According to BMF copywriter Stephanie Allen, good advertising should scare clients. Fearlessness, she says, ultimately looks like brilliant work that makes a difference.
During this year’s B&T Women in Media Awards, presented by Are Media, we’ll be recognising exceptional people who have achieved success in their professional arenas, celebrating their invaluable contribution to their industry through leadership, innovation and courage.
Stephanie Allen is an award-winning creative, plying her trade as a copywriter with BMF Australia, who believes brands must be brave in their advertising and create work that is unexpected and disruptive.
The alternative, she says, is to not have your message seen at all—and the risk of “not taking a risk” should far outweigh the first option.
What does ‘fearlessness’ mean to you, Stephanie?
I think fear itself is a part of life. It’s a part of being human. To me being fearless means living with fears and being able to beat them. To push past them. To keep going.
I believe you can be more fearless with practice, like anything. The more you can challenge yourself the easier it becomes. And that doesn’t just mean jumping out of a plane but also everyday things like trying something new and doing something that makes you uncomfortable.
Fear is paralysing. So, if you are moving forward, then you’re winning.
What does fearlessness in advertising, marketing or the media look like?
It comes in many different shapes and forms and involves all parties. With audiences being bombarded with thousands of messages every day it’s imperative to be fearless in being creative.
Brands must be brave in their advertising and create work that is unexpected and disruptive. The alternative is to not have your message seen at all. And the risk of not taking a risk should far outweigh the first option.
Creating fearless work starts with praising marketers who don’t shy away from taking risks.
Secondly, it’s about agencies fostering a fearless environment. Making sure employees know it’s OK to try, fail, learn and grow. Good advertising should scare the client. Fearlessness in these industries ultimately looks like brilliant work that makes a difference.
However, it’s not just work that pushes the boundaries but also work that’s fearless enough to communicate honestly. As great campaigns speak to universal truths.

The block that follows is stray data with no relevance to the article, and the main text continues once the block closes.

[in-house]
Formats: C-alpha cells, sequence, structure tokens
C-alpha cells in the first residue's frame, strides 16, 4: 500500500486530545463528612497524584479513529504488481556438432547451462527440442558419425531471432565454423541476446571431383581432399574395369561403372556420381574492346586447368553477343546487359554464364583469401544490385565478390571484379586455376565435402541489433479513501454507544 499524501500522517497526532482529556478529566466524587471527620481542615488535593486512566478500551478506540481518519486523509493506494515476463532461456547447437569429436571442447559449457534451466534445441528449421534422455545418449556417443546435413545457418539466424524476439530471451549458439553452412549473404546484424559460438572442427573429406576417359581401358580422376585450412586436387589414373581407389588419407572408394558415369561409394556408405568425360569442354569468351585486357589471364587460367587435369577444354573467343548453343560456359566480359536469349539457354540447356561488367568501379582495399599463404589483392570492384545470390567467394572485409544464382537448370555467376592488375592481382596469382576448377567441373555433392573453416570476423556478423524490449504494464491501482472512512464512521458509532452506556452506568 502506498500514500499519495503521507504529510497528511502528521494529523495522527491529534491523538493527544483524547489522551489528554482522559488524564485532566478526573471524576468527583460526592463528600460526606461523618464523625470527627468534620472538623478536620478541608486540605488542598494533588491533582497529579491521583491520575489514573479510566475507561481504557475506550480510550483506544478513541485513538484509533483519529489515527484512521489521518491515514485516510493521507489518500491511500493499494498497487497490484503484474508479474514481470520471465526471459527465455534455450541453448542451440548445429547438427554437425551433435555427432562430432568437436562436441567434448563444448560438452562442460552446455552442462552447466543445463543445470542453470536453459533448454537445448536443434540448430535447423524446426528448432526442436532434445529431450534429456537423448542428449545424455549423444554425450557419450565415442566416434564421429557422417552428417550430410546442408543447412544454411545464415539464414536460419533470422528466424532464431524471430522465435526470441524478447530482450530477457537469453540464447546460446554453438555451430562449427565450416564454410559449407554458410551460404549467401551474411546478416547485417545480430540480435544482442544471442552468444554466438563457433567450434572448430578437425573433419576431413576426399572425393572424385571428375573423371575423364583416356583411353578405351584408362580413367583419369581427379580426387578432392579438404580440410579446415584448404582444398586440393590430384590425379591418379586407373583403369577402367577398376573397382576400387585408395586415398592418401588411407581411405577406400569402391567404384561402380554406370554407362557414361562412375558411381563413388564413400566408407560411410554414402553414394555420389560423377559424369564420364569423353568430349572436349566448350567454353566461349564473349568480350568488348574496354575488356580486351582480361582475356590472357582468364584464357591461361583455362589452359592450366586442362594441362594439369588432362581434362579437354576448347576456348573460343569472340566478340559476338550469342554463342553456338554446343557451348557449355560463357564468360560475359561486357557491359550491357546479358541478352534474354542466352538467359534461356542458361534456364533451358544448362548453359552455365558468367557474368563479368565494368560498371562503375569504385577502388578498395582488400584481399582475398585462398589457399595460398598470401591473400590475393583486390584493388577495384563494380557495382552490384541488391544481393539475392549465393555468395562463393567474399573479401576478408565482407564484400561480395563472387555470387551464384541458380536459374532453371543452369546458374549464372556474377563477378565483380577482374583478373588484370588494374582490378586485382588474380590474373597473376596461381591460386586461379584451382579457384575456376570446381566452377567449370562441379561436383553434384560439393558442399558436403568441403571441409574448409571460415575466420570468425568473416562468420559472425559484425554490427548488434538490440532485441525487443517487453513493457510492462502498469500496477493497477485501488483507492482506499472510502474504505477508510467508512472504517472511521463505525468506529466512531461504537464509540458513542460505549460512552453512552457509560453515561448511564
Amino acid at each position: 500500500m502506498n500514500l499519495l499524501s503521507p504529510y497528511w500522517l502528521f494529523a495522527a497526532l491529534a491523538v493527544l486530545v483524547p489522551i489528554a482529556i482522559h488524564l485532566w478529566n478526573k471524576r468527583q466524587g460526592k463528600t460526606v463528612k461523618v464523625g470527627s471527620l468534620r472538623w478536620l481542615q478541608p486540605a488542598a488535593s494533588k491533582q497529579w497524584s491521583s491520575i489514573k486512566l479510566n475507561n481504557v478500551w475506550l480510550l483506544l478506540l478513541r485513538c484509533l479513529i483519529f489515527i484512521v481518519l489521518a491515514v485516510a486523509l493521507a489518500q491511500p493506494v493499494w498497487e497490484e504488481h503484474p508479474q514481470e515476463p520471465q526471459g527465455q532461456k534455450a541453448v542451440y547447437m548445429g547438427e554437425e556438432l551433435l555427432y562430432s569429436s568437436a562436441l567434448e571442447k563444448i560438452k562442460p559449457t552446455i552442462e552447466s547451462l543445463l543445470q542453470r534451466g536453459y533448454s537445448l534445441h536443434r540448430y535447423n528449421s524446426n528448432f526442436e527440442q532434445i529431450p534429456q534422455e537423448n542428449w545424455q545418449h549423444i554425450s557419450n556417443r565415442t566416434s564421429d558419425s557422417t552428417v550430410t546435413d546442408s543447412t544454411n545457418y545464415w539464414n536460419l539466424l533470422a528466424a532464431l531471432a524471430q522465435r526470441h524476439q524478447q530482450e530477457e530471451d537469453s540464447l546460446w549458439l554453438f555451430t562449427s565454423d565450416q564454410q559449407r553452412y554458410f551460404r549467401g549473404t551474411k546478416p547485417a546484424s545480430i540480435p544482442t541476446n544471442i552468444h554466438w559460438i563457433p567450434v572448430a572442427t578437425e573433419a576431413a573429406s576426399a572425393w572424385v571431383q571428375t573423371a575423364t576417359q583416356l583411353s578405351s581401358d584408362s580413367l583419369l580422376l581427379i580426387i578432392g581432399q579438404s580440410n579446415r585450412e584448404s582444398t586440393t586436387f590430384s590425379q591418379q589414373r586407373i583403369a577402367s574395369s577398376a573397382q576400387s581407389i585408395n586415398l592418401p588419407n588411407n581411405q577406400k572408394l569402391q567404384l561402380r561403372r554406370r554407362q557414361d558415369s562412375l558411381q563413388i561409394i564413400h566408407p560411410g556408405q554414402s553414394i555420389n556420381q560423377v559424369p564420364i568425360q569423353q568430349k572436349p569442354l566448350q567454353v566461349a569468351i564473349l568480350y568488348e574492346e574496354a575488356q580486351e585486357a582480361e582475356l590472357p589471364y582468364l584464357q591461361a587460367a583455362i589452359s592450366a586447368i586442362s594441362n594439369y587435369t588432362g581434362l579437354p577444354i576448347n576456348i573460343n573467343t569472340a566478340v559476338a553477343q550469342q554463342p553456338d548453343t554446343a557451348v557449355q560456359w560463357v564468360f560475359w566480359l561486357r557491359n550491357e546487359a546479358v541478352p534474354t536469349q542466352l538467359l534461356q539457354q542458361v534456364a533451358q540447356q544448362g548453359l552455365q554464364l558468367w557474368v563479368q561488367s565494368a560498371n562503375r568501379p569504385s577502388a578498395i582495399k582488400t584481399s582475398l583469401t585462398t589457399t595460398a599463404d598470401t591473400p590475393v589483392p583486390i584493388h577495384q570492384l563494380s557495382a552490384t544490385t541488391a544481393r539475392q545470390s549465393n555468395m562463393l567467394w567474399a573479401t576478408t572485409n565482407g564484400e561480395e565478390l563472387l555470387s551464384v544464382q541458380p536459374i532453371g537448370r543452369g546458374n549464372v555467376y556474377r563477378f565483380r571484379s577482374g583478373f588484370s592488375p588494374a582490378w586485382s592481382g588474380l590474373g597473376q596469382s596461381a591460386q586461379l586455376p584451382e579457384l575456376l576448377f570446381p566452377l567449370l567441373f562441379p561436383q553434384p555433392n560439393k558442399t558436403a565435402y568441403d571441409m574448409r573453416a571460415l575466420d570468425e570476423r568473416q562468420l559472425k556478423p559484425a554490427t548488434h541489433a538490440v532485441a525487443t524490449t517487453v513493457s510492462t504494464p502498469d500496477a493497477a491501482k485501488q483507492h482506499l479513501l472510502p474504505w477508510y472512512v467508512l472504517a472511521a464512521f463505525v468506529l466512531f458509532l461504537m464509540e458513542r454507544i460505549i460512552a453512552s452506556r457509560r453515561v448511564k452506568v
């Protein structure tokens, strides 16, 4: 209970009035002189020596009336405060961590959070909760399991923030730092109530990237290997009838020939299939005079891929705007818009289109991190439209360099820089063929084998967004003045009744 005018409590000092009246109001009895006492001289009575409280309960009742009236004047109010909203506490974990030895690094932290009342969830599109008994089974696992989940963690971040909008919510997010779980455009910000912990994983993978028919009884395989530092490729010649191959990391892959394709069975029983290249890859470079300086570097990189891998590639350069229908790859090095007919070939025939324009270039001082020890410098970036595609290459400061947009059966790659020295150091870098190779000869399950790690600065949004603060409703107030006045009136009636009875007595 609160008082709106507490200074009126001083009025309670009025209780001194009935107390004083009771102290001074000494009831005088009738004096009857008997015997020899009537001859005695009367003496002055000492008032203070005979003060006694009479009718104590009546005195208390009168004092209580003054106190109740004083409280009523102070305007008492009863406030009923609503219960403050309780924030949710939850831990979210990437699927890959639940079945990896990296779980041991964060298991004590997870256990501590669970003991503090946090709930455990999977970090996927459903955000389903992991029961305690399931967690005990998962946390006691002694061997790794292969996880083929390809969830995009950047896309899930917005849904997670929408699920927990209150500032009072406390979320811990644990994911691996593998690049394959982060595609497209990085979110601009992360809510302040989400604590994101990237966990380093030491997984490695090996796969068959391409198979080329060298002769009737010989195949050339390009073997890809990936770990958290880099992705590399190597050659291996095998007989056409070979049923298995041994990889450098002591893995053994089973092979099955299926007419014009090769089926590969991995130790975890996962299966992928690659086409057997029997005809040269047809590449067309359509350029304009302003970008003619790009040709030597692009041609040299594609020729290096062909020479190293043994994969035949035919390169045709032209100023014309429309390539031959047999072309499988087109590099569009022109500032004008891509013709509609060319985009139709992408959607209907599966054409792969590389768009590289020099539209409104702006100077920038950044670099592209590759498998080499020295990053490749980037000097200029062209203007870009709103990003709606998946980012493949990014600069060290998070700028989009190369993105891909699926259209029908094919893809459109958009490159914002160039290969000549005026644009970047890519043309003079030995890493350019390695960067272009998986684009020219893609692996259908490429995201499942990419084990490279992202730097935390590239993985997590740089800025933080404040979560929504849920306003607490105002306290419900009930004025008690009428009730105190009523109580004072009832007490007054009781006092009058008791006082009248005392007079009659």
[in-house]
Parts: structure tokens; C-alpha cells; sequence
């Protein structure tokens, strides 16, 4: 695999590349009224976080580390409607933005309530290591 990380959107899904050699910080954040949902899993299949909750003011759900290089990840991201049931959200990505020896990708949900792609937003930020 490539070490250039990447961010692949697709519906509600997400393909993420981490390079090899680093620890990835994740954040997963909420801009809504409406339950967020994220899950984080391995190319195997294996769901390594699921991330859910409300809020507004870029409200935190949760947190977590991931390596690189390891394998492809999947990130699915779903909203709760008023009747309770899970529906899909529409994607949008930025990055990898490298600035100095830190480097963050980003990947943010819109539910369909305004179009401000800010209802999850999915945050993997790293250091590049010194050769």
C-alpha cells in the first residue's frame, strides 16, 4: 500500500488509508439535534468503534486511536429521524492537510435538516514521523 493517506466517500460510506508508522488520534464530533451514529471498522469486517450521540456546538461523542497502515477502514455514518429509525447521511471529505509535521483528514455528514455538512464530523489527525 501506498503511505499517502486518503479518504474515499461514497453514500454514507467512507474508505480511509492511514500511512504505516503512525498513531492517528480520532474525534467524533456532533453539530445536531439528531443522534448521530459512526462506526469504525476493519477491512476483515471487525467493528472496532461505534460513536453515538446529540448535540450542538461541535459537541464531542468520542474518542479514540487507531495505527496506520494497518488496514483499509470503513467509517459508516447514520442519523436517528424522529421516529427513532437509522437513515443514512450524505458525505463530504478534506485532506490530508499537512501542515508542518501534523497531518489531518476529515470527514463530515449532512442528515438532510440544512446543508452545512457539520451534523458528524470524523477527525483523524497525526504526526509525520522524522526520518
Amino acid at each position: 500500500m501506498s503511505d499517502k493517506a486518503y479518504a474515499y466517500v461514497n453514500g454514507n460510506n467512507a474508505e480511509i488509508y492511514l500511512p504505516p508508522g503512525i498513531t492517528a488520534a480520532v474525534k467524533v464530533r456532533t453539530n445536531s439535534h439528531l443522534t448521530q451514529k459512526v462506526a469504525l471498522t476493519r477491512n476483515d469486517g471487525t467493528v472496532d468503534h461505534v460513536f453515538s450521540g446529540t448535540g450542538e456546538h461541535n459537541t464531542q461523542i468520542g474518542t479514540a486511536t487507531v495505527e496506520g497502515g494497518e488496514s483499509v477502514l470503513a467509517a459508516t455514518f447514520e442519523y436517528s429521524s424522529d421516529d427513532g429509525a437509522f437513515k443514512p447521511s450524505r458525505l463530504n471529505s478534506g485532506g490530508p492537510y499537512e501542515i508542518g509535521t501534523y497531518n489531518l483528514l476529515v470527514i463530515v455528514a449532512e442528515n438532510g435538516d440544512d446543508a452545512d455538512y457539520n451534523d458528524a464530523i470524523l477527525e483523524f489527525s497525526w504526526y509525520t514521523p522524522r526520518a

Who do you know who has shown these qualities since the COVID-19 pandemic struck?
I feel like a lot of agencies have been forced to be fearless with their work over the last seven months. A film that has really stood out to me in its creativity, using people’s current situation to make their message is ‘Creature Discomforts: Life in Lockdown’ by London creative agency ENGINE for Born Free Foundation.
They have been able to be fearless in not shying away from COVID-19 and actually using it for a good cause, by taking people’s negative experiences during lockdown and utilising them to create empathy for animals who live their lives in captivity, and by taking real life interviews and matching them with animated creatures to create brilliant work that makes a difference.
What is an issue in the industry that keeps you up at night?
I wouldn’t say anything in particular keeps me up at night, but with that said, I don’t sleep like a baby. There are definitely areas the industry can improve on like gender equality, pay gaps, and diversity, among other things. But these are not unique to our industry and I feel like we are now much more aware and beginning to see changes.
In regards to mental health in advertising, I believe we all work in a high pressure, results-driven business. Which is hard when you do not control the outcome. The expression “we’re not saving lives, it’s just advertising” is thrown around a lot. But it’s not “just advertising” when you want to do the best for your agency, your client, your colleagues, and yourself. It’s an emotional investment. People refer to their ideas as their babies.